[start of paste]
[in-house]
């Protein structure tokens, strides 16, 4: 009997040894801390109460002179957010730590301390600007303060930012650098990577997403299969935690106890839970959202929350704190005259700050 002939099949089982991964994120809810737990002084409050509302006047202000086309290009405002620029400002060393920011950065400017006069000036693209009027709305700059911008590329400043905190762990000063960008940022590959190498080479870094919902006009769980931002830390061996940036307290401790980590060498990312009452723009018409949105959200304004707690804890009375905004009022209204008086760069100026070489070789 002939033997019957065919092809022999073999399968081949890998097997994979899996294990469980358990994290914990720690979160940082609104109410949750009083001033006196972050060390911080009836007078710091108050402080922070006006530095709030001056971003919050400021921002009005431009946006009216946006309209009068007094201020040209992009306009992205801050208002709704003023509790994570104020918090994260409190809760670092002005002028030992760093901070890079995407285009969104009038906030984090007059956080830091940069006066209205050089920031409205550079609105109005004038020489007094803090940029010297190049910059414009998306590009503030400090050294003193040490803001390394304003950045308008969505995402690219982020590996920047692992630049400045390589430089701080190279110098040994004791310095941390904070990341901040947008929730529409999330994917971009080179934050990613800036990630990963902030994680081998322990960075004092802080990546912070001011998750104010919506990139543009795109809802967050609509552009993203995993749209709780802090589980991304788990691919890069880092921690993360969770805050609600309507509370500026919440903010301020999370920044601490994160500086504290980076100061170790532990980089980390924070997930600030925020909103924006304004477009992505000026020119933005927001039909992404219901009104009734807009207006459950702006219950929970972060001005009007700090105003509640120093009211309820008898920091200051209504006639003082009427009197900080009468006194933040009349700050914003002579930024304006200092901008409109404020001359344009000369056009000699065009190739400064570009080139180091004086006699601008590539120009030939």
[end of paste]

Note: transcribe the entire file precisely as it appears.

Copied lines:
[in-house]
């Protein structure tokens, strides 16, 4: 009997040894801390109460002179957010730590301390600007303060930012650098990577997403299969935690106890839970959202929350704190005259700050 002939099949089982991964994120809810737990002084409050509302006047202000086309290009405002620029400002060393920011950065400017006069000036693209009027709305700059911008590329400043905190762990000063960008940022590959190498080479870094919902006009769980931002830390061996940036307290401790980590060498990312009452723009018409949105959200304004707690804890009375905004009022209204008086760069100026070489070789 002939033997019957065919092809022999073999399968081949890998097997994979899996294990469980358990994290914990720690979160940082609104109410949750009083001033006196972050060390911080009836007078710091108050402080922070006006530095709030001056971003919050400021921002009005431009946006009216946006309209009068007094201020040209992009306009992205801050208002709704003023509790994570104020918090994260409190809760670092002005002028030992760093901070890079995407285009969104009038906030984090007059956080830091940069006066209205050089920031409205550079609105109005004038020489007094803090940029010297190049910059414009998306590009503030400090050294003193040490803001390394304003950045308008969505995402690219982020590996920047692992630049400045390589430089701080190279110098040994004791310095941390904070990341901040947008929730529409999330994917971009080179934050990613800036990630990963902030994680081998322990960075004092802080990546912070001011998750104010919506990139543009795109809802967050609509552009993203995993749209709780802090589980991304788990691919890069880092921690993360969770805050609600309507509370500026919440903010301020999370920044601490994160500086504290980076100061170790532990980089980390924070997930600030925020909103924006304004477009992505000026020119933005927001039909992404219901009104009734807009207006459950702006219950929970972060001005009007700090105003509640120093009211309820008898920091200051209504006639003082009427009197900080009468006194933040009349700050914003002579930024304006200092901008409109404020001359344009000369056009000699065009190739400064570009080139180091004086006699601008590539120009030939």